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What is TypeScript and understanding the benefits

Today, JavaScript is a universal web language, the language supported by each browser does not require special installation. Web development is not possible without using JavaScript, and JavaScript has moved not only to client-side development, but also to server-side development such as NodeJS. One of the most powerful functions of JavaScript is its dynamic type, in which we can assign anything to any variable, but this function becomes an obstacle in large-scale JavaScript applications. JavaScriptalso doesn’t have a good IntelliSense, and you very rarely detect compile-time errors, especially type errors.

As stated on the official TypeScript website, “TypeScript is a superset of Javascript (ES6) with optional static typing. These two features allow you to create large-scale applications, maintaining quality and simplifying development. TypeScript is not a substitute for JavaScript, and it does not add any new features to JavaScript. TypeScript provides developers with features such as type security, compile-time type checking, and object-oriented constructs on top of JavaScript, basically allowing developers to think in object-oriented terms when writing JavaScript. The most surprising thing about TypeScript is that it compiles to JavaScript, so we don’t need to support any new VM to run TypeScript, which can then be referenced on a web page that is used on the server side, as in NodeJS.

TypeScript is an open source code developed by Microsoft, but is in no way bound to the Microsoft platform and can be used anywhere in any environment where there is a need to write JavaScript. While Microsoft does provide excellent TypeScript support in Visual Studio, and we will use Visual Studio for our examples, but we can also use the typescript compiler from the command line to compile TypeScript into JavaScript.


The module is similar to the namespace in the world .NET and can contain classes and interfaces. Modules don’t have their own functions; they just provide a container that can be used to structure code in logical form. Look at the module as a container for business logic.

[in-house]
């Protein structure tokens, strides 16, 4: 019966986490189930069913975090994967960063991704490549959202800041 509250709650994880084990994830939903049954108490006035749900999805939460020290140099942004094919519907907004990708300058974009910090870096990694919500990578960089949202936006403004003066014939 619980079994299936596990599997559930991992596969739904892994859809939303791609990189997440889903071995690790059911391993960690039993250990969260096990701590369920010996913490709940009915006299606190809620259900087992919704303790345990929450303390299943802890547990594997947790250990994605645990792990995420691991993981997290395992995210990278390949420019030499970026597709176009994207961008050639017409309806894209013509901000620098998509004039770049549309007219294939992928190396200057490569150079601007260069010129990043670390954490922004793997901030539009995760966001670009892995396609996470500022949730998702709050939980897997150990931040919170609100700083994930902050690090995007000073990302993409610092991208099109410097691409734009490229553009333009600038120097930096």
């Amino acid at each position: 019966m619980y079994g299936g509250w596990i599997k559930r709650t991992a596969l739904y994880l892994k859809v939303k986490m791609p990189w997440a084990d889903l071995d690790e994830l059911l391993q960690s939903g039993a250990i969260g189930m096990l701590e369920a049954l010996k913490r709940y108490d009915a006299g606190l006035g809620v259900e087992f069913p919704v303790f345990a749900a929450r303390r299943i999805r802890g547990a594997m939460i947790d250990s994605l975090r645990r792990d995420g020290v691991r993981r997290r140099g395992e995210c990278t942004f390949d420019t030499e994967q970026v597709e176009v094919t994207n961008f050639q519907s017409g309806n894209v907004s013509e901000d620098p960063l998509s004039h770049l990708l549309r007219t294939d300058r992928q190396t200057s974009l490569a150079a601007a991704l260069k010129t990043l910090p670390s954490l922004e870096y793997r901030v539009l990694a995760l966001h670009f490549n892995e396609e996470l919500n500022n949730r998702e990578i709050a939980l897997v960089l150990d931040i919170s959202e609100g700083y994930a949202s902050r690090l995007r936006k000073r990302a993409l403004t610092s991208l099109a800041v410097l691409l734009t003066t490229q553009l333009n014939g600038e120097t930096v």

The interfaces are exactly the same as the interfaces in .NET that provide a contract for implementing classes. TypeScript helps provide compile-time error checking for classes that implement these interfaces. If all methods were not implemented properly (including the method signature), TypeScript marks them both during development and at compile time. What’s interesting about interfaces is that they don’t exist in JavaScript and therefore when we compile a TypeScript file into JavaScript, the interfaces are omitted.


The concept of classes is again very similar to the .NET / Java world. Classes contain variables, properties, and methods that form a single logical entity. TypeScript also allows you to set the scope of a variable and function using keywords such as” private “and” public”, although this scope does not affect the generated JavaScript.


Functions are methods that implement logic. TypeScript provides compile-time support to make sure that anyone calling the specified function agrees with the input argument and the type of return value.


Variables are fields defined inside a class or function. TypeScript allows us to define a variable using the keyword “var” and assign it a data type. Once the data type is assigned, any further use of the variable must be with the same data type, otherwise TypeScript will generate an error during development and compilation. TypeScript is also smart enough to define the type of variable and then treat it as that type when declaring and initializing the variable. In cases where TypeScript cannot define a type, It assigns this type of variable “any”.

However, TypeScript is a typed superset, which means that it adds rules for using different value types. An earlier error related to obj.heigth was not a syntax error: it is an error of misusing some value (type).

As another example, this is JavaScript code that you can run in your browser and it will print the value:

console.log(4 / []);

This is syntactically legal, the program prints Infinity. TypeScript, however, considers dividing a number by an array to be a meaningless operation and returns an error:

console.log(4 / []);

The right-hand side of an arithmetic operation must be of type ‘any’, ‘number’, ‘bigint’ or an enum type.

Perhaps you really intended to divide the number into an array, perhaps just to see what would happen, but in most cases this is a programming error. The TypeScript type checker is designed to allow you to fix programs while catching as many common errors as possible. (Later, we’ll learn about the settings that you can use to set up how strictly TypeScript checks your code.) If you move the code from a JavaScript file to a TypeScript file, you may see type errors depending on how the code is written. These may be legitimate code issues or typescript that is too conservative.

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